On October 4, the Pennsylvania Commonwealth Court issued an eight-page opinion, keeping Nevin Mindlin off the November 5, 2013 ballot as an independent candidate for Mayor of Harrisburg. The case is In Re: Nomination Papers of Mindlin, 1392 C.D. 2013.
Mindlin had enough valid signatures, but he was still kept off the ballot because his petitions did not fill out the blanks that are provided for candidates to appoint a substitution committee. Pennsylvania election law technically does not recognize that anyone is ever an independent candidate. The law assumes that all candidates are either nominees of political parties or nominees of political bodies. The law also assumes that it is desirable for party nominees to have a substitution committee, which is a committee of people who will choose a new nominee in case the original nominee (the candidate or candidates named on the petition) die, or withdraw, or become incapacitated.
Mindlin didn’t list a substitution committee because he is a true independent candidate. His position was that if something unexpected happened to cause his candidacy to be curtailed before the election, he wouldn’t want any replacement named. He argued that Pennsylvania law violates the U.S. Supreme Court holding in Storer v Brown (a 1974 decision) that says states must have ballot access procedures for both independent candidates and newly-qualifying parties. But the Commonwealth Court said it would not discuss this argument, because Mindlin did not raise this argument in the trial court. So, the issue remains unresolved. Today’s opinion will not be published.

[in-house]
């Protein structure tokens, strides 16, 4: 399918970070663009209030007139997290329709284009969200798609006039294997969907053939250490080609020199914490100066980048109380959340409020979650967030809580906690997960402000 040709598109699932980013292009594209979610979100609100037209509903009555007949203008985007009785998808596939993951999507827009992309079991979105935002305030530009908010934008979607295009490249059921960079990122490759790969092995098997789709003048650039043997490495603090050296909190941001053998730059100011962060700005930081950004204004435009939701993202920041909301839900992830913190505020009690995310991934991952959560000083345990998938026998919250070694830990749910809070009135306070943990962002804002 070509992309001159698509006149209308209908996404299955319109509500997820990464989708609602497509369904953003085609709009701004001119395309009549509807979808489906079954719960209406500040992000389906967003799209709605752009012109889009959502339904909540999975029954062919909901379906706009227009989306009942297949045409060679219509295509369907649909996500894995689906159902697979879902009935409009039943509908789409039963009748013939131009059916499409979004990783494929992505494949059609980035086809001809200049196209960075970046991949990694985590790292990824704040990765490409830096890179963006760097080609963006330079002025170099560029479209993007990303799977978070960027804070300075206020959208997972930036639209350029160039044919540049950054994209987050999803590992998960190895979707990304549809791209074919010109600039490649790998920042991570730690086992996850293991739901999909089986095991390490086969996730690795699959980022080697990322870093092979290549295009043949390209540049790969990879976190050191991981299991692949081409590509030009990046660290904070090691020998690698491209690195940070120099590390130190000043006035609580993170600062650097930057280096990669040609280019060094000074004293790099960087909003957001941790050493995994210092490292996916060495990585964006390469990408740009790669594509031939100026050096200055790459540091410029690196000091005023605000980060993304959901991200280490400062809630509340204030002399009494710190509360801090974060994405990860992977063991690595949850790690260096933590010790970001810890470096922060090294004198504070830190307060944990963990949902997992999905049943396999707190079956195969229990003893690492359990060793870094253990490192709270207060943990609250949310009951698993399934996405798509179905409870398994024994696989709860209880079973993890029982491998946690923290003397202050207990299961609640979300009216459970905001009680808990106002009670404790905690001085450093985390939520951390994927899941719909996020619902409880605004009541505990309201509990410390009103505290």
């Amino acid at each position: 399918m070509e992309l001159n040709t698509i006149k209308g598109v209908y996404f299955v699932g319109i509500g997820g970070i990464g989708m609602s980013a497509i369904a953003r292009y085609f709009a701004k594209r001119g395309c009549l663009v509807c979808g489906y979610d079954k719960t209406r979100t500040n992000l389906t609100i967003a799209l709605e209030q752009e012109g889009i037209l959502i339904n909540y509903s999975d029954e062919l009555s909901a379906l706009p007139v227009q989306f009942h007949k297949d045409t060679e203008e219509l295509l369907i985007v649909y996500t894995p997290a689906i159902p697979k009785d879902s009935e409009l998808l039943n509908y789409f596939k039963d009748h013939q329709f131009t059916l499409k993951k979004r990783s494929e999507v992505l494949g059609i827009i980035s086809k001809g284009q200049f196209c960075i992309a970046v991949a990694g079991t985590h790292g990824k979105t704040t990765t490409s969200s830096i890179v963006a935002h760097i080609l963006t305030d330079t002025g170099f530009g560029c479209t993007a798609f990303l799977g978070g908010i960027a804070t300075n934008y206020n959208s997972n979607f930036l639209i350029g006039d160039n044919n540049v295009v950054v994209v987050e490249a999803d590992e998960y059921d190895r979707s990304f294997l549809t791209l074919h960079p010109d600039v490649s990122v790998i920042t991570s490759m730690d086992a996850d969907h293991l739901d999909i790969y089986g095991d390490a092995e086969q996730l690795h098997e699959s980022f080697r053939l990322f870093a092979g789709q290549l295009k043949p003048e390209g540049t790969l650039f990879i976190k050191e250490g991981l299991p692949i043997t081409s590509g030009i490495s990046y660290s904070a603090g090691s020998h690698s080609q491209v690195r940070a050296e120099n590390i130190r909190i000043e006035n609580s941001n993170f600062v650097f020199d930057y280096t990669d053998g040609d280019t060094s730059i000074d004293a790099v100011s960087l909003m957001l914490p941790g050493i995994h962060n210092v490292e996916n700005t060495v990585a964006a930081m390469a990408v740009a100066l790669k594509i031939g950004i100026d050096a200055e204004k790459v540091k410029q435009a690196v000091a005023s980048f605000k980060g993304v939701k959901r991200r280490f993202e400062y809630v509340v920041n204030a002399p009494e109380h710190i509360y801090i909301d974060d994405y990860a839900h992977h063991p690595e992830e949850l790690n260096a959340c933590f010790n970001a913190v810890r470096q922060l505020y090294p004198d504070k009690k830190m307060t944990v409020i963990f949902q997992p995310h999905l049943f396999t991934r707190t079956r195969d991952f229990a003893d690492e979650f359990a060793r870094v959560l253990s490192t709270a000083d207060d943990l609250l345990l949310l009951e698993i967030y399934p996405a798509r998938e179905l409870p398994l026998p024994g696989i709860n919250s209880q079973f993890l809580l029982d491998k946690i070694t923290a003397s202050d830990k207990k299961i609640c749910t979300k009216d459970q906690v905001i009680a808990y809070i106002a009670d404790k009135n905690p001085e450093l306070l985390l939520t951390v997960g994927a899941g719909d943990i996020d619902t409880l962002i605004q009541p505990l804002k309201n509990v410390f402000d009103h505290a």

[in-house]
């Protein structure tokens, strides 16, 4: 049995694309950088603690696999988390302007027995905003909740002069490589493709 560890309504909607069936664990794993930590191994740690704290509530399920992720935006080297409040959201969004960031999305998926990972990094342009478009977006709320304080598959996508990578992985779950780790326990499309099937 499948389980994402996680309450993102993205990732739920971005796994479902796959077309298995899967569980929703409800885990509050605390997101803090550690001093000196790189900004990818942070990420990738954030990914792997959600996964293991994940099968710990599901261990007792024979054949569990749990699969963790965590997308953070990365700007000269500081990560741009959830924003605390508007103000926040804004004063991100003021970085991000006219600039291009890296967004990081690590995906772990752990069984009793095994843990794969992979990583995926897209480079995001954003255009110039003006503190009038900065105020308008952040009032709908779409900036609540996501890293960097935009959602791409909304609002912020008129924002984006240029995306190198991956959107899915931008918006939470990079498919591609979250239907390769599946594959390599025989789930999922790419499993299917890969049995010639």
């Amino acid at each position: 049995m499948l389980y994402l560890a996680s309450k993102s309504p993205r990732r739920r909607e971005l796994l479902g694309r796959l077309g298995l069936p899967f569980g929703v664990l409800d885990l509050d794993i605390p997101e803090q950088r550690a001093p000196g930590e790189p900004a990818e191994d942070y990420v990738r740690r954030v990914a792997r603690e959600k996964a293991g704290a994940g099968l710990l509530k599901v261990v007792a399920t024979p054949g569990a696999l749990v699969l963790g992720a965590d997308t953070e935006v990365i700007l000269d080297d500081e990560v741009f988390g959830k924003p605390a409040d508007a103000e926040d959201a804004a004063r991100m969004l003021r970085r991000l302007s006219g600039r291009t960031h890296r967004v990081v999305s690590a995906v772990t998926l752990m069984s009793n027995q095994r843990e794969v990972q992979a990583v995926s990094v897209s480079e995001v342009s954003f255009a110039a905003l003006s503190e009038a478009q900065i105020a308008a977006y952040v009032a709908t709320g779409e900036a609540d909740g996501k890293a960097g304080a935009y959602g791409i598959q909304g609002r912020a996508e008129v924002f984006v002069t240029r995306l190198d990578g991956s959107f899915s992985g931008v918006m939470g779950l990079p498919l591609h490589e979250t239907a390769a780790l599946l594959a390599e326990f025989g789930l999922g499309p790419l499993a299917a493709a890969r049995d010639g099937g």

The Commonwealth Court took a very long time to issue this decision, considering the timing of the election. The case was argued on September 12 and the election is on November 5. Absentee ballots were printed up with Mindlin’s name on the ballot. UPDATE: here is a newspaper story about the decision.